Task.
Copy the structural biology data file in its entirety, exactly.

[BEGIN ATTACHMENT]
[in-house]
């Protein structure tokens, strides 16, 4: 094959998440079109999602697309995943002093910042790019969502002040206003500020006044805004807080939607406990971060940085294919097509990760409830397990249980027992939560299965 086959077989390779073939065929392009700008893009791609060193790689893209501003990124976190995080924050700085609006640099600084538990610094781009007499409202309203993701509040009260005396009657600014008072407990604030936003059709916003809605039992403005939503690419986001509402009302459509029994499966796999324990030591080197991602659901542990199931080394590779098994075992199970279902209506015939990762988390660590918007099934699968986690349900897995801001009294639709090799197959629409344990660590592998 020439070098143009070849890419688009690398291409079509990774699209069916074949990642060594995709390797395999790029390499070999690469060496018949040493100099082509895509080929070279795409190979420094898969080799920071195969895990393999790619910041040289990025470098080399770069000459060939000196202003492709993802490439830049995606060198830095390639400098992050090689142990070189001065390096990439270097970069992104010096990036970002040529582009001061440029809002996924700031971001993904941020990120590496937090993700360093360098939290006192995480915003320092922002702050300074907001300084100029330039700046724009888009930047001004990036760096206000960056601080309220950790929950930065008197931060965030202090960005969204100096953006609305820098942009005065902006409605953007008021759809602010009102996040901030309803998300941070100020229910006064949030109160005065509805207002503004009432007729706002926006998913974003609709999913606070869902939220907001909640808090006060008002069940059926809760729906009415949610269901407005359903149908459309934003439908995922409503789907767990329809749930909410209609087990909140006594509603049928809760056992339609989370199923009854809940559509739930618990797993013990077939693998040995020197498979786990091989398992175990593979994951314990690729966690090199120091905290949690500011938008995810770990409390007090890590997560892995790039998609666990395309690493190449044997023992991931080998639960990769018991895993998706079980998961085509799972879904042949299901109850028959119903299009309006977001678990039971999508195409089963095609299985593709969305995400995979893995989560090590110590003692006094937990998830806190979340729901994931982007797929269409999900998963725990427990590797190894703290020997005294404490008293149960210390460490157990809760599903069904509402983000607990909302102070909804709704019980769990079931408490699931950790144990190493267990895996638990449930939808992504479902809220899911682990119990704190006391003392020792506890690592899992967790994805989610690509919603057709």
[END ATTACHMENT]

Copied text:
[in-house]
């Protein structure tokens, strides 16, 4: 094959998440079109999602697309995943002093910042790019969502002040206003500020006044805004807080939607406990971060940085294919097509990760409830397990249980027992939560299965 086959077989390779073939065929392009700008893009791609060193790689893209501003990124976190995080924050700085609006640099600084538990610094781009007499409202309203993701509040009260005396009657600014008072407990604030936003059709916003809605039992403005939503690419986001509402009302459509029994499966796999324990030591080197991602659901542990199931080394590779098994075992199970279902209506015939990762988390660590918007099934699968986690349900897995801001009294639709090799197959629409344990660590592998 020439070098143009070849890419688009690398291409079509990774699209069916074949990642060594995709390797395999790029390499070999690469060496018949040493100099082509895509080929070279795409190979420094898969080799920071195969895990393999790619910041040289990025470098080399770069000459060939000196202003492709993802490439830049995606060198830095390639400098992050090689142990070189001065390096990439270097970069992104010096990036970002040529582009001061440029809002996924700031971001993904941020990120590496937090993700360093360098939290006192995480915003320092922002702050300074907001300084100029330039700046724009888009930047001004990036760096206000960056601080309220950790929950930065008197931060965030202090960005969204100096953006609305820098942009005065902006409605953007008021759809602010009102996040901030309803998300941070100020229910006064949030109160005065509805207002503004009432007729706002926006998913974003609709999913606070869902939220907001909640808090006060008002069940059926809760729906009415949610269901407005359903149908459309934003439908995922409503789907767990329809749930909410209609087990909140006594509603049928809760056992339609989370199923009854809940559509739930618990797993013990077939693998040995020197498979786990091989398992175990593979994951314990690729966690090199120091905290949690500011938008995810770990409390007090890590997560892995790039998609666990395309690493190449044997023992991931080998639960990769018991895993998706079980998961085509799972879904042949299901109850028959119903299009309006977001678990039971999508195409089963095609299985593709969305995400995979893995989560090590110590003692006094937990998830806190979340729901994931982007797929269409999900998963725990427990590797190894703290020997005294404490008293149960210390460490157990809760599903069904509402983000607990909302102070909804709704019980769990079931408490699931950790144990190493267990895996638990449930939808992504479902809220899911682990119990704190006391003392020792506890690592899992967790994805989610690509919603057709």